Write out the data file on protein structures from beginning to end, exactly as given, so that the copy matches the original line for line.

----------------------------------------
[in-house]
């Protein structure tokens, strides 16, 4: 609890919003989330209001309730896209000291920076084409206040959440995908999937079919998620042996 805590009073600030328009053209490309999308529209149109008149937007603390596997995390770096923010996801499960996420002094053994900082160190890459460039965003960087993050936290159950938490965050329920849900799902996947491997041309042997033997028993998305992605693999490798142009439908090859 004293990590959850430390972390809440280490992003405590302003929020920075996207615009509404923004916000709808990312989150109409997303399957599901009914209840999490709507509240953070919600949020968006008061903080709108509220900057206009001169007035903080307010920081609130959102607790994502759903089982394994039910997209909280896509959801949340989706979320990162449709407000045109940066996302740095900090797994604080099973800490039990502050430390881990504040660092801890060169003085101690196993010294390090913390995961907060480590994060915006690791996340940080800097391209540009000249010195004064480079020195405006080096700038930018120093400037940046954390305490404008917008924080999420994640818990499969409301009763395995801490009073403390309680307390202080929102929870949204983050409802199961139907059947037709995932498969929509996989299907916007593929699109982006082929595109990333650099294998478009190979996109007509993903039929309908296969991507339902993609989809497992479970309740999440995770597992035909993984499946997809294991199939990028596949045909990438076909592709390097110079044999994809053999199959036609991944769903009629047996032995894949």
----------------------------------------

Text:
[in-house]
């Protein structure tokens, strides 16, 4: 609890919003989330209001309730896209000291920076084409206040959440995908999937079919998620042996 805590009073600030328009053209490309999308529209149109008149937007603390596997995390770096923010996801499960996420002094053994900082160190890459460039965003960087993050936290159950938490965050329920849900799902996947491997041309042997033997028993998305992605693999490798142009439908090859 004293990590959850430390972390809440280490992003405590302003929020920075996207615009509404923004916000709808990312989150109409997303399957599901009914209840999490709507509240953070919600949020968006008061903080709108509220900057206009001169007035903080307010920081609130959102607790994502759903089982394994039910997209909280896509959801949340989706979320990162449709407000045109940066996302740095900090797994604080099973800490039990502050430390881990504040660092801890060169003085101690196993010294390090913390995961907060480590994060915006690791996340940080800097391209540009000249010195004064480079020195405006080096700038930018120093400037940046954390305490404008917008924080999420994640818990499969409301009763395995801490009073403390309680307390202080929102929870949204983050409802199961139907059947037709995932498969929509996989299907916007593929699109982006082929595109990333650099294998478009190979996109007509993903039929309908296969991507339902993609989809497992479970309740999440995770597992035909993984499946997809294991199939990028596949045909990438076909592709390097110079044999994809053999199959036609991944769903009629047996032995894949």